ECA launches LSF, a mechanism for debt management and fiscal sustainability

In an effort to help member states gain access to a facility that will boost their short-term liquidity and boost longer-term growth, the Economic Commission for Africa (ECA) has partnered with PIMCO, a company asset management, to set up a Liquidity and Sustainability Facility (LSF) that would reduce governments’ borrowing costs by increasing demand for their sovereign bonds.

This will be achieved by allowing existing sovereign bondholders to deposit these instruments as collateral for low-interest loans funded in part by a new issuance of Special Drawing Rights (SDRs). The resources mobilized through such repurchase agreements will then be used to finance investments in emerging market debt.

African policymakers must seek increased lending from multilateral development banks so that they can adequately respond to the COVID-19 pandemic.

Explaining the LSF initiative at a roundtable at the ongoing 53rd session of the Committee of Finance Ministers, Thomas Venon, partner of Eighteen East Capital, says the LSF is designed to help emerging markets advance initiatives sustainable development and, more immediately, facilitate access to liquidity, loans and investments in these countries.

In order to meet their growing development finance needs, African countries have borrowed from private creditors. As a result, their debt landscape has changed over the past decade, with private debt assuming just over 40% of their total outstanding debt. Interest rates on Africa’s private debt, however, are prohibitive, hence the need for a facility such as the FLSA.

“Developed countries have long benefited from the existence of large ‘repo’ markets for their government bonds, which facilitates the creation of stable and additional sources of finance,” said Mr. Venon.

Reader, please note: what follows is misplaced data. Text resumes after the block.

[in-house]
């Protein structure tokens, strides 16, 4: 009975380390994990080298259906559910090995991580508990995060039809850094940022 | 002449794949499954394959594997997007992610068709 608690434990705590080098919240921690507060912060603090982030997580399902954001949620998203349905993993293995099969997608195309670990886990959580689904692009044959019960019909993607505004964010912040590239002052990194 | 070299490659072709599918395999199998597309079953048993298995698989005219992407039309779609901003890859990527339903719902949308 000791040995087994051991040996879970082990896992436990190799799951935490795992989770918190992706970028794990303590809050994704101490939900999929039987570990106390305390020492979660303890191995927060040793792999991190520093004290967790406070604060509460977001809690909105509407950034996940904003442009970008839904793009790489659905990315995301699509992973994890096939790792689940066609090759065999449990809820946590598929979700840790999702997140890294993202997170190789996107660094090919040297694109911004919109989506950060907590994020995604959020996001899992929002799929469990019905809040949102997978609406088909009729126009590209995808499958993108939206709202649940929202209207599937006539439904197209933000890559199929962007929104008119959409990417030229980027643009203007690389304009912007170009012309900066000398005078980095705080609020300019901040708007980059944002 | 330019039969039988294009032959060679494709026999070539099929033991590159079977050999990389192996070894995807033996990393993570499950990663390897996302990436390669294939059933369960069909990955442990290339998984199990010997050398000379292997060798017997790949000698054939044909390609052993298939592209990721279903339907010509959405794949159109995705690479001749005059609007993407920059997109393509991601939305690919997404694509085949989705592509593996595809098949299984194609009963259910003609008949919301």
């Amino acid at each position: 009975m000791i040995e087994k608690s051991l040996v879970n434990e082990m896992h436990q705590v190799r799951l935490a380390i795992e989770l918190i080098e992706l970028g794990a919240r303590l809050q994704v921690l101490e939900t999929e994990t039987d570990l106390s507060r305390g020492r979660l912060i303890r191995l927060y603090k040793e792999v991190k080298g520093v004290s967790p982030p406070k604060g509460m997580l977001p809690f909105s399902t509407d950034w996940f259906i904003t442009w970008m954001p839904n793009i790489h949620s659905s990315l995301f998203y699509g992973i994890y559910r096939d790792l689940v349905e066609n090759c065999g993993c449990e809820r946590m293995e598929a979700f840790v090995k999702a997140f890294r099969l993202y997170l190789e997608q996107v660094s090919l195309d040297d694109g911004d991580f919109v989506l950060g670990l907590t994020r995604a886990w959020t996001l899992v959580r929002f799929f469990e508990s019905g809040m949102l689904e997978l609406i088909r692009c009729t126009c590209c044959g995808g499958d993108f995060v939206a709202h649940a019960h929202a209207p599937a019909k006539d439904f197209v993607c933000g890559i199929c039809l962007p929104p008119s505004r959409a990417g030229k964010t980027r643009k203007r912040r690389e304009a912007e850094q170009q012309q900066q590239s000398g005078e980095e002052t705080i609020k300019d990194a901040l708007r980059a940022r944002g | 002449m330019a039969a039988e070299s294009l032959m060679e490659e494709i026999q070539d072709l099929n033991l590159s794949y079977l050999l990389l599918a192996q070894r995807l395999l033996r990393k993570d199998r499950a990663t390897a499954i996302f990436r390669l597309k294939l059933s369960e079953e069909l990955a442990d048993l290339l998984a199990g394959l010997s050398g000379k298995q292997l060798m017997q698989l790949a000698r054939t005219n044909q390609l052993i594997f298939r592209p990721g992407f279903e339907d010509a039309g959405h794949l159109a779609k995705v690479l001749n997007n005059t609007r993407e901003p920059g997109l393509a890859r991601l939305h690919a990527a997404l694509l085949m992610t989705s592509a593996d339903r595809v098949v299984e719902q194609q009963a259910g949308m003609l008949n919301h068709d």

“The LSF will replicate this dynamic for emerging market sovereign bonds, providing investors with competitive funding through repurchase agreements.”

He adds: “The governance of the LSF will be aligned with the public good mission and its adherence to the highest standards of transparency. It is estimated that the FLSA could save African issuers $ 11 billion in interest charges over a five-year period. ”

This facility would pave the way for the global community to help African policymakers jump-start and reinvent sustainable growth, for example by introducing innovative financing tools such as bonds linked to the pursuit of the Sustainable Development Goals.

As a proportion of gross domestic product and export earnings, Africa’s debt of about $ 544 billion is the highest of any developing region. High debt levels hamper public investment in infrastructure and human development and in turn discourage private investment.

According to the ECA, the continent’s production losses from COVID-19 will amount to just under $ 100 billion and translate into a significant reversal of the gains made to fight poverty in recent years and grow close to 30 million people in poverty. While developing countries have pumped billions of dollars into social safety nets, health care support and economic stimulus measures, Africa has not had this fiscal space to respond in the same way.

The continent faces four combined challenges namely, increased debt levels, currently estimated at around 69% of GDP, high budget deficit of 8.7% on average of GDP, high cost of borrowing and write-downs currencies against major currencies.

According to the ECA, African governments are also under pressure to maintain debt service payments and avoid the stigma in financial markets associated with debt relief.

For African countries, health spending rises as incomes decline, putting strong fiscal pressures on public financing, with Africa’s total budget deficit almost doubling from 4.7 percent of GDP in 2019 to 8.7. % in 2020, according to ECA estimates.

The form of economic recovery in Africa will depend on adverse risks, including the potential emergence of financial crises and debt instability, due to weakening economies.

This is why ECA has developed the ad hoc entity, LSF, in cooperation with PIMCO, to help African countries access new liquidity and incentivize private sector investors to re-enter or enter the market. for the first time.

Aia-Eza DaSilva, Secretary of State for Budgets and Public Investments of Angola, says the LSF initiative could provide some liquidity to sovereign debt.

“Liquidity is very important at the moment because we are running out of fiscal space. Debt servicing is so huge, and it absorbs most of our budgets, so we need fiscal space to support our people and to allow us to grow and be able to pay off those debts. ”, Says Ms. Da Silva.

“We need the extra space to breathe in order to continue on the path to growth, and LSF can provide that.”

The 53rd session of the ECA Conference of African Ministers of Finance, Planning and Economic Development is held under the theme, “Sustainable industrialization and diversification of Africa in the digital age in the context of COVID- 19 ”.

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